File #: 220019    Version: 0 Name:
Type: Resolution Status: ADOPTED
File created: 1/20/2022 In control: CITY COUNCIL
On agenda: Final action: 1/27/2022
Title: Calling on the U.S. Senate to pass the John Lewis Voting Rights Advancement Act and the Freedom to Vote Act.
Sponsors: Councilmember Johnson, Councilmember Green, Councilmember Bass, Councilmember Parker, Councilmember Gilmore Richardson, Councilmember Gauthier, Councilmember Gym, Councilmember Squilla, Councilmember Brooks, Councilmember Jones, Councilmember Quiñones Sánchez, Councilmember Domb, Council President Clarke
Attachments: 1. Resolution No. 22001900, 2. Signature22001900
Calling on the U.S. Senate to pass the John Lewis Voting Rights Advancement Act and the Freedom to Vote Act.

WHEREAS, The Pew Research Center found in a 2020 report that the United States lags most OECD nations in voter turnout; and

WHEREAS, This voter turnout gap is highly consequential for our representative democracy: non-voters are disproportionately young, low-income, and non-White; and

WHEREAS, The demographics of the voter turnout gap are not coincidental. They are, in large part, due to a longstanding, sustained campaign to restrict access to the ballot. That campaign has primarily been waged by Republicans and has primarily targeted the aforementioned demographics, all of which are politically marginalized and tend to favor Democratic candidates; and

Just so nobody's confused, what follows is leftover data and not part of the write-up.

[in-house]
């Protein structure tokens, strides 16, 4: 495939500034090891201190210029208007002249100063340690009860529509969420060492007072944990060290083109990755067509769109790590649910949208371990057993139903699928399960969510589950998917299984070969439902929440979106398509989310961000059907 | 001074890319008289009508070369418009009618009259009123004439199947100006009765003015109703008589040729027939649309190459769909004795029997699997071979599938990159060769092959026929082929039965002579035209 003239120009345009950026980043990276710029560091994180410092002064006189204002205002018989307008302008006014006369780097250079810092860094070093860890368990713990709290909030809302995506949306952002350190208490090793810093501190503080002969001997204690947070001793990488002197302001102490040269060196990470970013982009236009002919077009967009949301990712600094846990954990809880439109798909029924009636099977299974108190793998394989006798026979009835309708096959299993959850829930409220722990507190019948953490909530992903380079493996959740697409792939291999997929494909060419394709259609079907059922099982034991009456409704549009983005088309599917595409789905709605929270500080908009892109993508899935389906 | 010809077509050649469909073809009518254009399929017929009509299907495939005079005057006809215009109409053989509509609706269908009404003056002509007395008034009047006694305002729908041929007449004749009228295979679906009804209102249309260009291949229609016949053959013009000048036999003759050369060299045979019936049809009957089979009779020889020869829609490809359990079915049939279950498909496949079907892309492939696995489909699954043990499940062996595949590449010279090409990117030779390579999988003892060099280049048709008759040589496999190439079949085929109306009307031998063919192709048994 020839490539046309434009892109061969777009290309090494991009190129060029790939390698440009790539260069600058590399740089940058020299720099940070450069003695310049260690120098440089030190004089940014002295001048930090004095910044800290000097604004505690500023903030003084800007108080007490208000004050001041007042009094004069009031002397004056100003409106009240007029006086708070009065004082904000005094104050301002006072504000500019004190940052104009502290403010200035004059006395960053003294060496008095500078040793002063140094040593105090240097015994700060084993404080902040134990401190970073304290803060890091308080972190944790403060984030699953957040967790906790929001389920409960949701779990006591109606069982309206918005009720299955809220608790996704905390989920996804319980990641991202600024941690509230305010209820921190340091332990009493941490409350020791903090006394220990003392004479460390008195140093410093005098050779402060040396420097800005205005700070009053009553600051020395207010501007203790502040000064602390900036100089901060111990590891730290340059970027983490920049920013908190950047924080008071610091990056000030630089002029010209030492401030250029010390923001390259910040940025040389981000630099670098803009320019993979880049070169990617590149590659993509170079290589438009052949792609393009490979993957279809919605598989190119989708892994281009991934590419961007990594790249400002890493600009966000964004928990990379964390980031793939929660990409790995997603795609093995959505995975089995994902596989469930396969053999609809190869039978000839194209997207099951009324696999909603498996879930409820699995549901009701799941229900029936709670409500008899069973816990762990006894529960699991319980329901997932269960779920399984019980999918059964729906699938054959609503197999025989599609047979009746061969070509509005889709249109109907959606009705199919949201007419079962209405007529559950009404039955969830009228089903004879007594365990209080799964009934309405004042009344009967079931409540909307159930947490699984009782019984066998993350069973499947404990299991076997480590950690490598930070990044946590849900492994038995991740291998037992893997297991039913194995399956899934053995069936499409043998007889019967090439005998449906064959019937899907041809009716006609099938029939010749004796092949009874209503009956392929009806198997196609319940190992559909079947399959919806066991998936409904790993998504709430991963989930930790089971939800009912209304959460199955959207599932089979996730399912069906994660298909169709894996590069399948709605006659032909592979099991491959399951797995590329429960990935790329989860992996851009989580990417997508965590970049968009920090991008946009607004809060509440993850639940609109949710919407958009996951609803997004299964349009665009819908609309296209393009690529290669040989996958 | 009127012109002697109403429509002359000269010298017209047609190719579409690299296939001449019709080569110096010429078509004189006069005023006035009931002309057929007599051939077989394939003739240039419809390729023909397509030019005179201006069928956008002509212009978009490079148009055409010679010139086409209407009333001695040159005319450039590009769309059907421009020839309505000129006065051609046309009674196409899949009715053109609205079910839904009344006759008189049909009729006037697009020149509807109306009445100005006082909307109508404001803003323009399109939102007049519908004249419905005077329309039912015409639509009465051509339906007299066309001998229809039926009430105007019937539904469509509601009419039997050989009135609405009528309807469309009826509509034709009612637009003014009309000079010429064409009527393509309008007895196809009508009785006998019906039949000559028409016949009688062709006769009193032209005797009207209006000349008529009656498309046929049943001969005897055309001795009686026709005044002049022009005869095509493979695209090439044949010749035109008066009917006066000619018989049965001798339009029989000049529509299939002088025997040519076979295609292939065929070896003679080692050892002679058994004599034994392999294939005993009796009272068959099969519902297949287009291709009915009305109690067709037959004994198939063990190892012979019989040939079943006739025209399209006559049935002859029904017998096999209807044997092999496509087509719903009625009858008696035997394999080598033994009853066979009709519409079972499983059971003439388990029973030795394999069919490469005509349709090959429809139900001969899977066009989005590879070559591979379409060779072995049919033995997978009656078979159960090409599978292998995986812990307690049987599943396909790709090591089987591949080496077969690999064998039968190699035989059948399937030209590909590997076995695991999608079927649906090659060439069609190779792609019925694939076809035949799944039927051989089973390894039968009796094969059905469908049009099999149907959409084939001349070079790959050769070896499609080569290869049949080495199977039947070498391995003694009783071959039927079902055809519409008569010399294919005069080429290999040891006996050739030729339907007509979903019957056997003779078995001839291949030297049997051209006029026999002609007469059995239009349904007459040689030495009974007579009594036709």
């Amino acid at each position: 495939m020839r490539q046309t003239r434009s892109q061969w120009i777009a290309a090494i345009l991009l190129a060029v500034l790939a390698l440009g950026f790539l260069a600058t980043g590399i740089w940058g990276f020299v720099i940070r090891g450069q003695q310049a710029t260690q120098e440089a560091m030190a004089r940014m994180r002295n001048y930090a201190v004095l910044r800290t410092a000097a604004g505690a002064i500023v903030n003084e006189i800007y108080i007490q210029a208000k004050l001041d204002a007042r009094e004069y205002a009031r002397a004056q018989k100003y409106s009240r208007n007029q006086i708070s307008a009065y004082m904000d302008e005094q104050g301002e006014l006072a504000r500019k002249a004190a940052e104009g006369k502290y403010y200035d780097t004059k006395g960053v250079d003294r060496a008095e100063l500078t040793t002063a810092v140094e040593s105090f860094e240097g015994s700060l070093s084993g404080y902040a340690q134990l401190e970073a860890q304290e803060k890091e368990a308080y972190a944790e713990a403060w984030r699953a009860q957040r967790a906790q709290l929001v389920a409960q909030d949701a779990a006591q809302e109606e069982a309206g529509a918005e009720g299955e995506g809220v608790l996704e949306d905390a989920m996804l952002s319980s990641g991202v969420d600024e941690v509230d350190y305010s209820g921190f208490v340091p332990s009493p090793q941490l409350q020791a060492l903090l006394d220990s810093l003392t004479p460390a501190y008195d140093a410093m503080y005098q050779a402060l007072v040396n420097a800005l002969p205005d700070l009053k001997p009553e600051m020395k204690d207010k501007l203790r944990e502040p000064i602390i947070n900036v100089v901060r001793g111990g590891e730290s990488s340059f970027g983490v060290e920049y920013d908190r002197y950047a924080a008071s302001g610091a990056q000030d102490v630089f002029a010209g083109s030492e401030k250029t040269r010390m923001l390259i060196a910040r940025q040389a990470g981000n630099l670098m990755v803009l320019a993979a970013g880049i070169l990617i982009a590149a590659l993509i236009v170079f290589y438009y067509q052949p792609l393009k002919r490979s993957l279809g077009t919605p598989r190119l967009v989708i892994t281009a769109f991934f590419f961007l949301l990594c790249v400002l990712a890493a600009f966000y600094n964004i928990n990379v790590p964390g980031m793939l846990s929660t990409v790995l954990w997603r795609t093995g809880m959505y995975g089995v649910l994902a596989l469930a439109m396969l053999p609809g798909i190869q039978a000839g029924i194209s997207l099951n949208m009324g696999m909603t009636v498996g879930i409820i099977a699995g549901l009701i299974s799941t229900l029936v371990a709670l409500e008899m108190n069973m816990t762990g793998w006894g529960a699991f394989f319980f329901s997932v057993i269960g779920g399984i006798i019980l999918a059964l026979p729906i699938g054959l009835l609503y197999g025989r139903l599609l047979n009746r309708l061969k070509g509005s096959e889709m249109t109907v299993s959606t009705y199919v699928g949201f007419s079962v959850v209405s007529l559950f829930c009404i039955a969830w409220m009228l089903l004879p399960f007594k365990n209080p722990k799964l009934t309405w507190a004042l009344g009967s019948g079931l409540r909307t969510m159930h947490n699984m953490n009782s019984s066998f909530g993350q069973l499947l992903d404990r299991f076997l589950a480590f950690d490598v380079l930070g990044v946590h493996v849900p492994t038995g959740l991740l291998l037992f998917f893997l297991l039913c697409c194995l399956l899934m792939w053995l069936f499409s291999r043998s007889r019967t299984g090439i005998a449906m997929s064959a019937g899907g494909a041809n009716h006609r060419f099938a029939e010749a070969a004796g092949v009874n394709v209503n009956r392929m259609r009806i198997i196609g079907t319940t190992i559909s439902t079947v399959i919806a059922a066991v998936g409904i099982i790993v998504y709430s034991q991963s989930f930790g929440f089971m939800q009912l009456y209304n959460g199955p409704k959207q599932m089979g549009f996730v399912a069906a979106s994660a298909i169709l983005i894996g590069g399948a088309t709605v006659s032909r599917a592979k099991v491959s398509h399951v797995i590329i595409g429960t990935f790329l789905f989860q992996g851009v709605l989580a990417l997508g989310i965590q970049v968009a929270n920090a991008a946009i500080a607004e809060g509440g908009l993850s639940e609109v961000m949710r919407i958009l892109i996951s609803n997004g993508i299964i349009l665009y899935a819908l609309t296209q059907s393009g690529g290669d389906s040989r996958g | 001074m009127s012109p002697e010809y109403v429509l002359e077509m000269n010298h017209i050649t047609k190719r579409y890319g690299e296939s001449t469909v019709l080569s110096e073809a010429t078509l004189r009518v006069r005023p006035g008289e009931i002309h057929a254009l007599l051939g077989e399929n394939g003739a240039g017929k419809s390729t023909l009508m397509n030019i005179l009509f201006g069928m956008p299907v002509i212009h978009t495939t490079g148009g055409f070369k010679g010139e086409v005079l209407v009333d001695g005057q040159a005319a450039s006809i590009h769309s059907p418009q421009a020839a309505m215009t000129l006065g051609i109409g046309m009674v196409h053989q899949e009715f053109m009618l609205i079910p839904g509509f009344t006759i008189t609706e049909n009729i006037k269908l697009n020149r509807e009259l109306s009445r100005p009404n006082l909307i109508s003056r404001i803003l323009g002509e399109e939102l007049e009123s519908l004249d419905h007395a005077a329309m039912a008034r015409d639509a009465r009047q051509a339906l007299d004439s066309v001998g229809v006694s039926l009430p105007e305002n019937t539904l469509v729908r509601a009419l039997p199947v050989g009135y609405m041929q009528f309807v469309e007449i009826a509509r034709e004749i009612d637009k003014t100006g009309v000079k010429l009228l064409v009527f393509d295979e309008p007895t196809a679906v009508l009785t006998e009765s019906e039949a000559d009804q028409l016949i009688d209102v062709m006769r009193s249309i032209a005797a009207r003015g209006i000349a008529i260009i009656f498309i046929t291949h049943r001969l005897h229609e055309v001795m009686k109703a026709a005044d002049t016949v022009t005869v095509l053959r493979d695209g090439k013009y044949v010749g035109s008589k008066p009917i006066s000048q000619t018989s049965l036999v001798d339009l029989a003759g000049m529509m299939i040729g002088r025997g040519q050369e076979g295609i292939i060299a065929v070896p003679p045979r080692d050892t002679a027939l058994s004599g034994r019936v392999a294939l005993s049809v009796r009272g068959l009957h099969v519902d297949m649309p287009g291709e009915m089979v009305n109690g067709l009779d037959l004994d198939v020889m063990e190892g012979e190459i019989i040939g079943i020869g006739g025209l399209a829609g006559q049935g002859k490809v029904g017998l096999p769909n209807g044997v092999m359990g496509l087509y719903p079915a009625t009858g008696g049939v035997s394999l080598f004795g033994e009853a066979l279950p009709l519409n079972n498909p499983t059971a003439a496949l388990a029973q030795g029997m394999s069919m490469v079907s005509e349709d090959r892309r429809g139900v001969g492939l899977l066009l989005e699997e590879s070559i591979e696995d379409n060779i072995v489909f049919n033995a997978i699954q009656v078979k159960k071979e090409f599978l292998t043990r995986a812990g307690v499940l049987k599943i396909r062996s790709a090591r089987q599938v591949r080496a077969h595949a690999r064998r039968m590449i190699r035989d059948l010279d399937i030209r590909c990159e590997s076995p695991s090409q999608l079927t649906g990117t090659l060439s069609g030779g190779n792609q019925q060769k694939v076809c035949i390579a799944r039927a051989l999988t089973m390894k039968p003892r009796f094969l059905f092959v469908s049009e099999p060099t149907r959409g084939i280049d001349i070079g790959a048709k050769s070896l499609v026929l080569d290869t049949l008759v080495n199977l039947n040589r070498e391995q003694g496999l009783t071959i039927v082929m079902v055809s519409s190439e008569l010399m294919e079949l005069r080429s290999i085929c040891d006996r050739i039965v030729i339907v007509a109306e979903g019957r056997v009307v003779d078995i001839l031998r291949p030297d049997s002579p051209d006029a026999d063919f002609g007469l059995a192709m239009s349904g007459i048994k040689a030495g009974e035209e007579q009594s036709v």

WHEREAS, A landmark moment in this disenfranchisement campaign came in 2013, with the U.S. Supreme Court's 5-4 decision in the case of Shelby County v. Holder. It eviscerated a key provision of the Voting Rights Act of 1965 ("VRA") relating to pre-clearance of new voting laws in jurisdictions with a history of institutionalized racial discrimination in voting; and

WHEREAS, The impact of Shelby County vast and immediate. Within 24 hours of the ruling, Texas announced that it would implement a strict photo ID law. Mississippi, and Alabama began to enforce photo ID laws that were already enacted but had not been implemented due to the VRA's pre-clearance requirements. A number of state legislatures, such as North Carolina's, had omnibus voting restriction bills already drafted in anticipation of the ruling in Shelby County; and

WHEREAS, In a 2018 report on minority voting rights access, the U.S. Commission on Civil Rights found hundreds of "harsh" and restrictive voting policies had been enacted in at least 23 states, including voter identification laws, voter roll purges, proof of citizenship measures, challenges to voter eligibility, reduce early voting, eliminate same-day voter registration...

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